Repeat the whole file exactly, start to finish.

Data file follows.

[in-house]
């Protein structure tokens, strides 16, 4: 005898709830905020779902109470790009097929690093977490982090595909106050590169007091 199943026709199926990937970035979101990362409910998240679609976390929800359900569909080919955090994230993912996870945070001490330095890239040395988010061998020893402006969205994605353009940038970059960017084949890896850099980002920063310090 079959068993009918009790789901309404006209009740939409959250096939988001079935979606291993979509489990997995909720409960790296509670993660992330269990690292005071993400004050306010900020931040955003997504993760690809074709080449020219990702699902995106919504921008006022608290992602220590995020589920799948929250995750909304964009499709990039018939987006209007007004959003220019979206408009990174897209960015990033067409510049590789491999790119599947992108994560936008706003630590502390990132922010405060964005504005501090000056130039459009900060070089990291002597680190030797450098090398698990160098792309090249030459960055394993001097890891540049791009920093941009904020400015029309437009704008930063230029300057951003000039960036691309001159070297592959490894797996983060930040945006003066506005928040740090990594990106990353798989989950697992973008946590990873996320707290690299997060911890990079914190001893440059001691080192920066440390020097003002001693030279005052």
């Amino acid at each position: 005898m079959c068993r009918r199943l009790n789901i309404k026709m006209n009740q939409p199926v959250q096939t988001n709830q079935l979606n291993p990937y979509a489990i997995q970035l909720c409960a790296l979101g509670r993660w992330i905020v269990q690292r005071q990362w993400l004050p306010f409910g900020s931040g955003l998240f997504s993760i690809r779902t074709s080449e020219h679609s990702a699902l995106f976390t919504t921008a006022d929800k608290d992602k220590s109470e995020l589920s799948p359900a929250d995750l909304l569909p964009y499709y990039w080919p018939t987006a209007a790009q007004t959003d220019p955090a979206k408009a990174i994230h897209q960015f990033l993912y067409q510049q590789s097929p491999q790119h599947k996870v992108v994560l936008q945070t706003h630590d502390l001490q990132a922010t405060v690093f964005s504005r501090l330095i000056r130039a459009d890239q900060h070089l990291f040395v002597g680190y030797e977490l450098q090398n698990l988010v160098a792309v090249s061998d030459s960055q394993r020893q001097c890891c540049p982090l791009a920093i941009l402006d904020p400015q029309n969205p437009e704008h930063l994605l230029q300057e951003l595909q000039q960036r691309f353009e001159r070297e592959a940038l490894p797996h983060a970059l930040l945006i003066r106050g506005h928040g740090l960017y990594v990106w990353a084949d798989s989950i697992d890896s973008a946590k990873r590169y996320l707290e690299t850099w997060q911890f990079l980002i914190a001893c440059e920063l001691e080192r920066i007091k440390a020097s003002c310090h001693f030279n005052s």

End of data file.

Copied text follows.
[in-house]
């Protein structure tokens, strides 16, 4: 005898709830905020779902109470790009097929690093977490982090595909106050590169007091 199943026709199926990937970035979101990362409910998240679609976390929800359900569909080919955090994230993912996870945070001490330095890239040395988010061998020893402006969205994605353009940038970059960017084949890896850099980002920063310090 079959068993009918009790789901309404006209009740939409959250096939988001079935979606291993979509489990997995909720409960790296509670993660992330269990690292005071993400004050306010900020931040955003997504993760690809074709080449020219990702699902995106919504921008006022608290992602220590995020589920799948929250995750909304964009499709990039018939987006209007007004959003220019979206408009990174897209960015990033067409510049590789491999790119599947992108994560936008706003630590502390990132922010405060964005504005501090000056130039459009900060070089990291002597680190030797450098090398698990160098792309090249030459960055394993001097890891540049791009920093941009904020400015029309437009704008930063230029300057951003000039960036691309001159070297592959490894797996983060930040945006003066506005928040740090990594990106990353798989989950697992973008946590990873996320707290690299997060911890990079914190001893440059001691080192920066440390020097003002001693030279005052």
């Amino acid at each position: 005898m079959c068993r009918r199943l009790n789901i309404k026709m006209n009740q939409p199926v959250q096939t988001n709830q079935l979606n291993p990937y979509a489990i997995q970035l909720c409960a790296l979101g509670r993660w992330i905020v269990q690292r005071q990362w993400l004050p306010f409910g900020s931040g955003l998240f997504s993760i690809r779902t074709s080449e020219h679609s990702a699902l995106f976390t919504t921008a006022d929800k608290d992602k220590s109470e995020l589920s799948p359900a929250d995750l909304l569909p964009y499709y990039w080919p018939t987006a209007a790009q007004t959003d220019p955090a979206k408009a990174i994230h897209q960015f990033l993912y067409q510049q590789s097929p491999q790119h599947k996870v992108v994560l936008q945070t706003h630590d502390l001490q990132a922010t405060v690093f964005s504005r501090l330095i000056r130039a459009d890239q900060h070089l990291f040395v002597g680190y030797e977490l450098q090398n698990l988010v160098a792309v090249s061998d030459s960055q394993r020893q001097c890891c540049p982090l791009a920093i941009l402006d904020p400015q029309n969205p437009e704008h930063l994605l230029q300057e951003l595909q000039q960036r691309f353009e001159r070297e592959a940038l490894p797996h983060a970059l930040l945006i003066r106050g506005h928040g740090l960017y990594v990106w990353a084949d798989s989950i697992d890896s973008a946590k990873r590169y996320l707290e690299t850099w997060q911890f990079l980002i914190a001893c440059e920063l001691e080192r920066i007091k440390a020097s003002c310090h001693f030279n005052s």